Any successful person would agree that making mistakes—and learning from them—is as vital to one’s growth and development as any training or life experience. That’s good because we’re human, and we all make mistakes. Even the brightest and most conscientious financial advisors make mistakes periodically. While mistakes that impact clients can be serious, they don’t have to be the end of the world or a career.
In fact, advisors who quickly own up to their mistakes and rectify them often find that it can solidify their client relationships and strengthen client loyalty. Being conscientious and forthright are appealing traits to clients. And, if mistakes are quickly resolved, they’re no worse for the wear.
So, if mistakes are an inevitable aspect of the business, you should have a well-defined approach for addressing them promptly and professionally if you don’t want to risk losing a client. When your clients see that you will do whatever is necessary to resolve a mistake, their trust and confidence in you increase.
Regardless of what the mistake is, here’s an effective five-step approach to use with your clients that demonstrates you can be trusted and have their best interests at heart.
Step 1: Fix the problem
If you have an opportunity to fix the mistake right away, do it, even before you contact the client. You want to be able to tell your client that you’ve already addressed the problem. But, if it will take time to solve the problem, don’t wait to contact your client. The longer you wait to contact your client, the more frustrated and impatient they will be.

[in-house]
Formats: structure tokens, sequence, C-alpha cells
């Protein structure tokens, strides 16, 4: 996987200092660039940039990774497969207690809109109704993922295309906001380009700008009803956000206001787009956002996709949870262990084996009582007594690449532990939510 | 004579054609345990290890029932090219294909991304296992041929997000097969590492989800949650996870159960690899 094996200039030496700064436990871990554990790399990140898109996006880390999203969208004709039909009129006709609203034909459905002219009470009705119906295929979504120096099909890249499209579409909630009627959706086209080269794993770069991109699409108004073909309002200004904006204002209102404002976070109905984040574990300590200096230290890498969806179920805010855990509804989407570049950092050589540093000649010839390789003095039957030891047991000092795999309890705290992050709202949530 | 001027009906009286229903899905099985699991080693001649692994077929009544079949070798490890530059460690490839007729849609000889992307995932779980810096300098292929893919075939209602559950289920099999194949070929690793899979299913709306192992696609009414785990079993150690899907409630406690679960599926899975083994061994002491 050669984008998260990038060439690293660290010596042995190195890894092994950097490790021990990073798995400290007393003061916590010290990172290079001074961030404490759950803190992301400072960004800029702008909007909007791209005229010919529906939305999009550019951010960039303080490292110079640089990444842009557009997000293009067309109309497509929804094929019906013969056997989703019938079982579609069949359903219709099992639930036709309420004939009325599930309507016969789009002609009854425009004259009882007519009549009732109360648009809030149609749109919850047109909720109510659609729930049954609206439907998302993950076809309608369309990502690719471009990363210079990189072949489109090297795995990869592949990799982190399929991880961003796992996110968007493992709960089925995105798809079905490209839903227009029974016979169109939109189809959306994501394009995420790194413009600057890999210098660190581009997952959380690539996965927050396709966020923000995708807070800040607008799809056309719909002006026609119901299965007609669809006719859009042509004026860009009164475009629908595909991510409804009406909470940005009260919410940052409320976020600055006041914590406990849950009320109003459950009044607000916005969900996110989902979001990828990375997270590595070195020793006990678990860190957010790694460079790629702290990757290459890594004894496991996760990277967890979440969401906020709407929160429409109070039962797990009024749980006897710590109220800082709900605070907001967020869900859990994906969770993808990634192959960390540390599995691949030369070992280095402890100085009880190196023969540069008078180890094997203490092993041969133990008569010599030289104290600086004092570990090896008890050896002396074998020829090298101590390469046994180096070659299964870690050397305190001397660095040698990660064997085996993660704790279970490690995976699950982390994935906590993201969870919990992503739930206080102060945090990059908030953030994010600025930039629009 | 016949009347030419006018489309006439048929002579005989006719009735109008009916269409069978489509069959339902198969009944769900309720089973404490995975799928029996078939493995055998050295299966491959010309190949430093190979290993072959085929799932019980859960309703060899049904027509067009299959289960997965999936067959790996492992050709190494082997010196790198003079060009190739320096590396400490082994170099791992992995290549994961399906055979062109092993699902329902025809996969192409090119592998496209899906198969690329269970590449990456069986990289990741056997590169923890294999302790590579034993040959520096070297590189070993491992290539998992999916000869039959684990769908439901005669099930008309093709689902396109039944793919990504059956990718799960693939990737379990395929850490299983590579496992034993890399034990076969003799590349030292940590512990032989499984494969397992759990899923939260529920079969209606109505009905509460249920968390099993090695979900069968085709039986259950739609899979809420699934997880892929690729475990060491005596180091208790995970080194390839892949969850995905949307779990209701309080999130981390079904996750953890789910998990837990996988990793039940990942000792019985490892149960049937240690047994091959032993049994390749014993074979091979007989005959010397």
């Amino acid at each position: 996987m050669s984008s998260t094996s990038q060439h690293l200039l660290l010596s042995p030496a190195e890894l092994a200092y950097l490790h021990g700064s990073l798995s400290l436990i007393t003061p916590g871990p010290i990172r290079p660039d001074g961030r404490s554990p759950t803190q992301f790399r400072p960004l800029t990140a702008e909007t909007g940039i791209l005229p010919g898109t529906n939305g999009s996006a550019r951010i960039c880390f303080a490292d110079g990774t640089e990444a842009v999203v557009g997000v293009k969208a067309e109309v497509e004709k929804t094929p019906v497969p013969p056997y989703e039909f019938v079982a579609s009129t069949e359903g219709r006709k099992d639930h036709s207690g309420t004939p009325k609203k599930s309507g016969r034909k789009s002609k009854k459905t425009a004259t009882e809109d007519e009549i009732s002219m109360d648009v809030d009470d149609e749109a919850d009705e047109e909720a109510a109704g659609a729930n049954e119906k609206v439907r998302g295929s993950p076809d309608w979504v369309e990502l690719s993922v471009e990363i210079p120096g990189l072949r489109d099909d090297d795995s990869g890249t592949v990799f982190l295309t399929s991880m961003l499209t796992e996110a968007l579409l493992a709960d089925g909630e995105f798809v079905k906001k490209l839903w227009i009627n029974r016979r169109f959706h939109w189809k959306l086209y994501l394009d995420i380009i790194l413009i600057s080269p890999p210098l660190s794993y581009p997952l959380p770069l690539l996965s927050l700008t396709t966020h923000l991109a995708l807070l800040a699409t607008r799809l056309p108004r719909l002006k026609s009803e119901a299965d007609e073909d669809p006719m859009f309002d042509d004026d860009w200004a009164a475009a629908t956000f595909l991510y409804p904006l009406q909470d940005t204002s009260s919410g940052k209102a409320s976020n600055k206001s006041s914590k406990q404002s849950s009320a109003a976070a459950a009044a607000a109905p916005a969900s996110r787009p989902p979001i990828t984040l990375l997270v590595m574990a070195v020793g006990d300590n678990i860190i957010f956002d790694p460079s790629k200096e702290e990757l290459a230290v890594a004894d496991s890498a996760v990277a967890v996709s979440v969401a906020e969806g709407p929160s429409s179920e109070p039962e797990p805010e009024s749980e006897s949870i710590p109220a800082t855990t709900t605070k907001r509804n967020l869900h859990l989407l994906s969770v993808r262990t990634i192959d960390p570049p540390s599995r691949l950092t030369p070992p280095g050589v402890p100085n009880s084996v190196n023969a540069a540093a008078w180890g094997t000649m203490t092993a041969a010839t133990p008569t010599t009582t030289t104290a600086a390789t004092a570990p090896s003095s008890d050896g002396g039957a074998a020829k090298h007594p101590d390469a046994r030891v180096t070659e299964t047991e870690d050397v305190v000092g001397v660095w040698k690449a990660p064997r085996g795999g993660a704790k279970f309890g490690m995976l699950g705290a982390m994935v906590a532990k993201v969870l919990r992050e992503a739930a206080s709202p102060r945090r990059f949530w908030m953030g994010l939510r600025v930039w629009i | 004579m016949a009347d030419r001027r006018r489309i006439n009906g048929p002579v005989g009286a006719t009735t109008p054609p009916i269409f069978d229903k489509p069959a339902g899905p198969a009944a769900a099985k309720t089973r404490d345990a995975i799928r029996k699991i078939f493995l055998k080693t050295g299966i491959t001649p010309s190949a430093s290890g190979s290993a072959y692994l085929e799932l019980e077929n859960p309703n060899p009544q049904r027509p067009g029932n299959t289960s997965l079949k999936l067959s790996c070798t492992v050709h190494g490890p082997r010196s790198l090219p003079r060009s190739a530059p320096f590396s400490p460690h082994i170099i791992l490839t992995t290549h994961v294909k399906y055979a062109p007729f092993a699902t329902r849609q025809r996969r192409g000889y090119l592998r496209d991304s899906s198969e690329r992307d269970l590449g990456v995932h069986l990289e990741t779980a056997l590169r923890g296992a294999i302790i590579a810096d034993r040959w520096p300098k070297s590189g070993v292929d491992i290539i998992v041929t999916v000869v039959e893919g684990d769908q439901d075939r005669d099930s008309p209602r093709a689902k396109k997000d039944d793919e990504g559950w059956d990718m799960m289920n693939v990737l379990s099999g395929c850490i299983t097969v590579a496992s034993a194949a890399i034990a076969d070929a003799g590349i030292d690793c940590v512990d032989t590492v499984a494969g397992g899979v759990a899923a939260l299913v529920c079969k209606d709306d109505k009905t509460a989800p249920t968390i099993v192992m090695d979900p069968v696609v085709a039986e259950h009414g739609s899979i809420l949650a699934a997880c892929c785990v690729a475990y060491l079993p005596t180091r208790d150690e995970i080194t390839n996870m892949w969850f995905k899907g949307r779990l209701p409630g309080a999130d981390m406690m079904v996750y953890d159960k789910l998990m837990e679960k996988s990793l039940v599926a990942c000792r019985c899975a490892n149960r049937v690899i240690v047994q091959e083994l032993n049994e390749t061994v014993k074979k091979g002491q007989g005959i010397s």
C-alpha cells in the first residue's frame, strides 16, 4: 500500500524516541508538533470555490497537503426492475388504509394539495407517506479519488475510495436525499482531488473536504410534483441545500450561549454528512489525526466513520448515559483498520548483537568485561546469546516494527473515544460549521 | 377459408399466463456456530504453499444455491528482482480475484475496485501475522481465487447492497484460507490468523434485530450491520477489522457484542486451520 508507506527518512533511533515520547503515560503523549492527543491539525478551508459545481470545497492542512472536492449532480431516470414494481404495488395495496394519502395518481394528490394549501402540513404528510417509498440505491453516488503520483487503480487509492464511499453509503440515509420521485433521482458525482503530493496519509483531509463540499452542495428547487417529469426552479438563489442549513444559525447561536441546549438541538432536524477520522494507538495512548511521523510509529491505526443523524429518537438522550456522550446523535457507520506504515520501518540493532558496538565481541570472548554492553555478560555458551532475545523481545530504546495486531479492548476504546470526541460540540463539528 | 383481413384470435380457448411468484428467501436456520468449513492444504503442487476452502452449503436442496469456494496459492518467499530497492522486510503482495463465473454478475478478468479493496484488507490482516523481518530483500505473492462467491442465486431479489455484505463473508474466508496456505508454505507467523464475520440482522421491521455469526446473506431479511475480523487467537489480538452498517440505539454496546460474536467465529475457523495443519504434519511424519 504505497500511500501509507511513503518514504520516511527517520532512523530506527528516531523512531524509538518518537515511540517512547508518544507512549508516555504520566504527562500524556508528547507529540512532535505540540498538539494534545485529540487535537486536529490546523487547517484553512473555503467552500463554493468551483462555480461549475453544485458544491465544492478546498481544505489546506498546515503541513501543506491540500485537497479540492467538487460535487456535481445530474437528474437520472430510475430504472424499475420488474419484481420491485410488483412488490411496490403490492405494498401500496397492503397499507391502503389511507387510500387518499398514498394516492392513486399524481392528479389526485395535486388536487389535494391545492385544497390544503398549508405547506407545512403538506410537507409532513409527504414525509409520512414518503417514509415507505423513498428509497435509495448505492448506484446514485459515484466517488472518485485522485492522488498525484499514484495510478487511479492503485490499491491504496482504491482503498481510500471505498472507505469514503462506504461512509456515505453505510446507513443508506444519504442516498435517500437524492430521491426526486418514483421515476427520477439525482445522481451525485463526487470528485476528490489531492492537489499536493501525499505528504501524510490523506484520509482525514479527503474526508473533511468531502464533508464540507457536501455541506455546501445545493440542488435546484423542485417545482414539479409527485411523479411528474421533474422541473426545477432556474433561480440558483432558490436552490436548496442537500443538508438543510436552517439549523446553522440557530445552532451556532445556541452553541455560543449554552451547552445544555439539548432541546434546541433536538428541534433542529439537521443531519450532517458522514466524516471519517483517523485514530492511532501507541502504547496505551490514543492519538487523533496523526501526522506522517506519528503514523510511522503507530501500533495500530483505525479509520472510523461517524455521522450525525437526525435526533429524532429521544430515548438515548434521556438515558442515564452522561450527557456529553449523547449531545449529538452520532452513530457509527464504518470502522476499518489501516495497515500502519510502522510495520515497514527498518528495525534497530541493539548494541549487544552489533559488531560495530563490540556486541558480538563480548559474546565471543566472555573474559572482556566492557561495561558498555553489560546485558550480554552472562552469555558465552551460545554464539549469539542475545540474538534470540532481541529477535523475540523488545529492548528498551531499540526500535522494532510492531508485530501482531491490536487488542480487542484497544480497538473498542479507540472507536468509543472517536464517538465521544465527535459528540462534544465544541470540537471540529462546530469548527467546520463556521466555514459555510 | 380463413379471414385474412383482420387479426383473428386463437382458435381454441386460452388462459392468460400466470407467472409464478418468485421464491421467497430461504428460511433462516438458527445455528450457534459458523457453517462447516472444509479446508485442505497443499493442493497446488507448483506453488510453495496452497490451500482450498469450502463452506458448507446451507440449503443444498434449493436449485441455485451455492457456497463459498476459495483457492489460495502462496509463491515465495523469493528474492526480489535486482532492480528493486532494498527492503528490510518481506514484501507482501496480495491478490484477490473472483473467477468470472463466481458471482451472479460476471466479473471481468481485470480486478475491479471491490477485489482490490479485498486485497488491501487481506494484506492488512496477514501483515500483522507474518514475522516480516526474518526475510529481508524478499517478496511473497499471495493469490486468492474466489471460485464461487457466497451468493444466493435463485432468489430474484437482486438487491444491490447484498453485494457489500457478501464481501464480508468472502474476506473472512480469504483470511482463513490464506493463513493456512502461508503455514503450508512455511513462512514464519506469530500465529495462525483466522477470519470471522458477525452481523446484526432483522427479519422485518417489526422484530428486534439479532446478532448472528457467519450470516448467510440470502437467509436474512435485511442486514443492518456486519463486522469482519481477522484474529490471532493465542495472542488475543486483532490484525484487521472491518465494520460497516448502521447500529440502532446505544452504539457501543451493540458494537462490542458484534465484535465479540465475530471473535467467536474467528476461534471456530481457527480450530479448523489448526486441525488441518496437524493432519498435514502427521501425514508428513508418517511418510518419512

Step 2: Listen
When contacting your client, allow them to voice their concerns and frustrations. This should be a one-way conversation at the start with no talking on your part. Then demonstrate that you’re listening by responding to what they said.
Step 3: Show empathy
This isn’t the time to try to make excuses or assign fault. Your response should begin with an expression of empathy, letting your client see that you understand the problem and how they feel about it.
Step 4: Shoulder the responsibility
It doesn’t matter how the mistake happened or who might be to blame. You must take full responsibility. Failure to do so will result in lost confidence. Evading responsibility is a clear sign to your client that you are unable to acknowledge your mistakes or learn from them, which would be concerning to them. They don’t want to work with an advisor who may continue making mistakes without taking responsibility for them.
When you take responsibility, you demonstrate your willingness to acknowledge your errors and learn from them, which builds confidence in your clients.
#Step 5: Let them know why it will never happen again
Solving the immediate problem is expected. While that should make your client happy, they may have lingering concerns that the mistake could happen again. To regain their trust and confidence, you need to reassure your client that you are proactively taking steps to prevent it from happening again. Explain the actions you’ve taken and why they will work to avoid future mistakes.
The key from start to finish is to be completely transparent and show urgency in addressing the problem. When you make a point of listening, showing empathy, and taking responsibility, even the most incensed client will forgive your mistake. In the meantime, you make a quantum leap in your growth and development as a financial advisor.
Related: How To Increase Prospect Engagement